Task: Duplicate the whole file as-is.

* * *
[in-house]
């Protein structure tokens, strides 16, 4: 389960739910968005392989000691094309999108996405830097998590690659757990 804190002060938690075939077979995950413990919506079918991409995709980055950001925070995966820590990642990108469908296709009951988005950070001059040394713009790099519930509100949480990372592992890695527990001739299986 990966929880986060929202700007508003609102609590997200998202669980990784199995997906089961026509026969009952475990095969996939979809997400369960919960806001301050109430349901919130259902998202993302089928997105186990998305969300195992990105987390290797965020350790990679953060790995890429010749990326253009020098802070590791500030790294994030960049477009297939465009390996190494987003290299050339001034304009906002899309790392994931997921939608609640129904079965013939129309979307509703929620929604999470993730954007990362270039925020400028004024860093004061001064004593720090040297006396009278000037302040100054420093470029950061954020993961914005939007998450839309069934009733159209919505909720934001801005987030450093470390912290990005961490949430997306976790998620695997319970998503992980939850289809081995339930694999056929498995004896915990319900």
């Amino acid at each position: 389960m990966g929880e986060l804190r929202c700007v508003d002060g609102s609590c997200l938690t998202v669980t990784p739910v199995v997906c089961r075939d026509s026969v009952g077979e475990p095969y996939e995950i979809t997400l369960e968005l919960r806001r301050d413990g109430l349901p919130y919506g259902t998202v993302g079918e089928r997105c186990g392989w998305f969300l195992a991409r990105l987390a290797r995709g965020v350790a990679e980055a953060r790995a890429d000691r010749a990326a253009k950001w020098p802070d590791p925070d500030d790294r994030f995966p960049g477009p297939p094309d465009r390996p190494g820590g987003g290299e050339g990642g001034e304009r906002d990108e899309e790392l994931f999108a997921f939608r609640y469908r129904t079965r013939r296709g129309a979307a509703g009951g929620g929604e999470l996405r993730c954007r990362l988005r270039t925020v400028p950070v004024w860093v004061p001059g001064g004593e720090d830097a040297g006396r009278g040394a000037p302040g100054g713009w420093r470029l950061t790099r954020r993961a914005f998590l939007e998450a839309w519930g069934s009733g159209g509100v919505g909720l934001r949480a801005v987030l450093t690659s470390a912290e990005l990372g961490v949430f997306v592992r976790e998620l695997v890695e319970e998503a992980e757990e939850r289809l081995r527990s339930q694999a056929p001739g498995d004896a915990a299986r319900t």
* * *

[in-house]
């Protein structure tokens, strides 16, 4: 389960739910968005392989000691094309999108996405830097998590690659757990 804190002060938690075939077979995950413990919506079918991409995709980055950001925070995966820590990642990108469908296709009951988005950070001059040394713009790099519930509100949480990372592992890695527990001739299986 990966929880986060929202700007508003609102609590997200998202669980990784199995997906089961026509026969009952475990095969996939979809997400369960919960806001301050109430349901919130259902998202993302089928997105186990998305969300195992990105987390290797965020350790990679953060790995890429010749990326253009020098802070590791500030790294994030960049477009297939465009390996190494987003290299050339001034304009906002899309790392994931997921939608609640129904079965013939129309979307509703929620929604999470993730954007990362270039925020400028004024860093004061001064004593720090040297006396009278000037302040100054420093470029950061954020993961914005939007998450839309069934009733159209919505909720934001801005987030450093470390912290990005961490949430997306976790998620695997319970998503992980939850289809081995339930694999056929498995004896915990319900």
């Amino acid at each position: 389960m990966g929880e986060l804190r929202c700007v508003d002060g609102s609590c997200l938690t998202v669980t990784p739910v199995v997906c089961r075939d026509s026969v009952g077979e475990p095969y996939e995950i979809t997400l369960e968005l919960r806001r301050d413990g109430l349901p919130y919506g259902t998202v993302g079918e089928r997105c186990g392989w998305f969300l195992a991409r990105l987390a290797r995709g965020v350790a990679e980055a953060r790995a890429d000691r010749a990326a253009k950001w020098p802070d590791p925070d500030d790294r994030f995966p960049g477009p297939p094309d465009r390996p190494g820590g987003g290299e050339g990642g001034e304009r906002d990108e899309e790392l994931f999108a997921f939608r609640y469908r129904t079965r013939r296709g129309a979307a509703g009951g929620g929604e999470l996405r993730c954007r990362l988005r270039t925020v400028p950070v004024w860093v004061p001059g001064g004593e720090d830097a040297g006396r009278g040394a000037p302040g100054g713009w420093r470029l950061t790099r954020r993961a914005f998590l939007e998450a839309w519930g069934s009733g159209g509100v919505g909720l934001r949480a801005v987030l450093t690659s470390a912290e990005l990372g961490v949430f997306v592992r976790e998620l695997v890695e319970e998503a992980e757990e939850r289809l081995r527990s339930q694999a056929p001739g498995d004896a915990a299986r319900t």